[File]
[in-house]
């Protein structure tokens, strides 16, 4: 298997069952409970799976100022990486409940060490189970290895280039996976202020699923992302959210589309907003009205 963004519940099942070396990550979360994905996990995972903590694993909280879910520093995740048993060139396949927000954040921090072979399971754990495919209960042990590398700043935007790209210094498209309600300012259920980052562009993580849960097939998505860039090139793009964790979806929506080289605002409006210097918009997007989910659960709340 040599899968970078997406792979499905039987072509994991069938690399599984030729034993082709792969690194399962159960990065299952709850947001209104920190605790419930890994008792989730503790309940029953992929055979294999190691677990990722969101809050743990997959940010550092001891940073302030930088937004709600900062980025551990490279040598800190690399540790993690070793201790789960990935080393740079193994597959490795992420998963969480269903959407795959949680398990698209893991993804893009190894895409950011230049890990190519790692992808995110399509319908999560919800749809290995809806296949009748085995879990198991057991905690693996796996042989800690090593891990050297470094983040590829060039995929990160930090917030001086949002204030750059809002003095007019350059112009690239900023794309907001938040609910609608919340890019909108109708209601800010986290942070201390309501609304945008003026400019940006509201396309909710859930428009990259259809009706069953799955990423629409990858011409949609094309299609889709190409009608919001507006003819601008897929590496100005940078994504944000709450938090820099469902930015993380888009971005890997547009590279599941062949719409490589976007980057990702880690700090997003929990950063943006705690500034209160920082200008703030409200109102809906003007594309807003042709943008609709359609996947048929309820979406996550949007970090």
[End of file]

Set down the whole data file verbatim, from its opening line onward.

[in-house]
């Protein structure tokens, strides 16, 4: 298997069952409970799976100022990486409940060490189970290895280039996976202020699923992302959210589309907003009205 963004519940099942070396990550979360994905996990995972903590694993909280879910520093995740048993060139396949927000954040921090072979399971754990495919209960042990590398700043935007790209210094498209309600300012259920980052562009993580849960097939998505860039090139793009964790979806929506080289605002409006210097918009997007989910659960709340 040599899968970078997406792979499905039987072509994991069938690399599984030729034993082709792969690194399962159960990065299952709850947001209104920190605790419930890994008792989730503790309940029953992929055979294999190691677990990722969101809050743990997959940010550092001891940073302030930088937004709600900062980025551990490279040598800190690399540790993690070793201790789960990935080393740079193994597959490795992420998963969480269903959407795959949680398990698209893991993804893009190894895409950011230049890990190519790692992808995110399509319908999560919800749809290995809806296949009748085995879990198991057991905690693996796996042989800690090593891990050297470094983040590829060039995929990160930090917030001086949002204030750059809002003095007019350059112009690239900023794309907001938040609910609608919340890019909108109708209601800010986290942070201390309501609304945008003026400019940006509201396309909710859930428009990259259809009706069953799955990423629409990858011409949609094309299609889709190409009608919001507006003819601008897929590496100005940078994504944000709450938090820099469902930015993380888009971005890997547009590279599941062949719409490589976007980057990702880690700090997003929990950063943006705690500034209160920082200008703030409200109102809906003007594309807003042709943008609709359609996947048929309820979406996550949007970090």